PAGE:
This paradoxical fact about androgens was examined more closely
through a controlled study of both men and women. This test
was done through the introduction of a drug called Finasteride
into the body. It was administered to both men and women and
the results were astounding. When Finasteride was given to
men who had suffered from scalp hair loss, the men showed
improvement in the growth of their scalp hair. When Finasteride
was given to women with scalp hair loss, there was no improvement.
From these results, scientists concluded that male pattern
hair loss and female pattern hair loss were completely different
conditions and they were based on completely different circumstances.
Of course, many people already know that male pattern baldness
is different from female pattern baldness just from the typical
age at which the sexes seem to acquire the condition. Men seem
to go bald at an earlier age than women, usually in their 30's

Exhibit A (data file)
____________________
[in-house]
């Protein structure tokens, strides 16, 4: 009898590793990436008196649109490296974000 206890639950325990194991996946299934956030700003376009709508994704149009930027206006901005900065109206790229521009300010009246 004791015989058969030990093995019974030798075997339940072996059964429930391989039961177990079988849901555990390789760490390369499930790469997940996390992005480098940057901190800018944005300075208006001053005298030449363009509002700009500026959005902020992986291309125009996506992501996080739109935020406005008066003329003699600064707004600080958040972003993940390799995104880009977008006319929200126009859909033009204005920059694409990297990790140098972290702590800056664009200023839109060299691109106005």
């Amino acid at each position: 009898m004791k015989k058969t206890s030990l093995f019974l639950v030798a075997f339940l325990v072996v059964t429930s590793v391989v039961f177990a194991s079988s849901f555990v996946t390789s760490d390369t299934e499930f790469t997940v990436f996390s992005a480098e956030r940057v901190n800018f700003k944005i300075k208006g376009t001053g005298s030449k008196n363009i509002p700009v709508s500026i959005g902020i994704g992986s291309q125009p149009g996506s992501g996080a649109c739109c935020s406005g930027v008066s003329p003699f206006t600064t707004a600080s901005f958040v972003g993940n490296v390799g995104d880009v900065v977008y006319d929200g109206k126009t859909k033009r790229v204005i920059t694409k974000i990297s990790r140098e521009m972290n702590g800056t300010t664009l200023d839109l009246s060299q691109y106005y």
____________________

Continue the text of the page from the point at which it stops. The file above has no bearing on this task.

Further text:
and 40's. Women, however, usually don't start to show signs
of baldness until they are in their 50's. Men also tend to go
completely bald whereas women usually show just a marked thinning
of their hair. These obvious differences were made a lot clearer,
however, through scientific studies.
The truth about androgens was studied in even more detail after
the discovery was made that Finasteride could positively affect
male pattern baldness but not affect female pattern baldness.
Scientists wanted to know "What's going on here?" In
the test, Finasteride was also referred to as a "type 2
5 alpha Reductase inhibitor". Finasteride was an "inhibitor" because
it actually slowed down the production of the enzyme known as "type
2 5 alpha Reductase". This is one form of the enzyme that
converts testosterone into DHT. By examining the effects of
this slow down on enzyme activity, more conclusions were drawn.
By slowing down the production of the "type 2 5 alpha Reductase" enzyme
in the body, Finasteride slowed down another process that normally
took place in the body. This drug Finasteride was really having
quite an effect! The process that was slowed by Finasteride
was the process of testosterone being converted into DHT. Remember
testosterone is the primary androgen in the body and DHT is
another important androgen that comes about when testosterone
is converted. Scientists thought that the conversion of testosterone
into DHT was what eventually leads to Male pattern baldness.
They found that they could stop the baldness from happening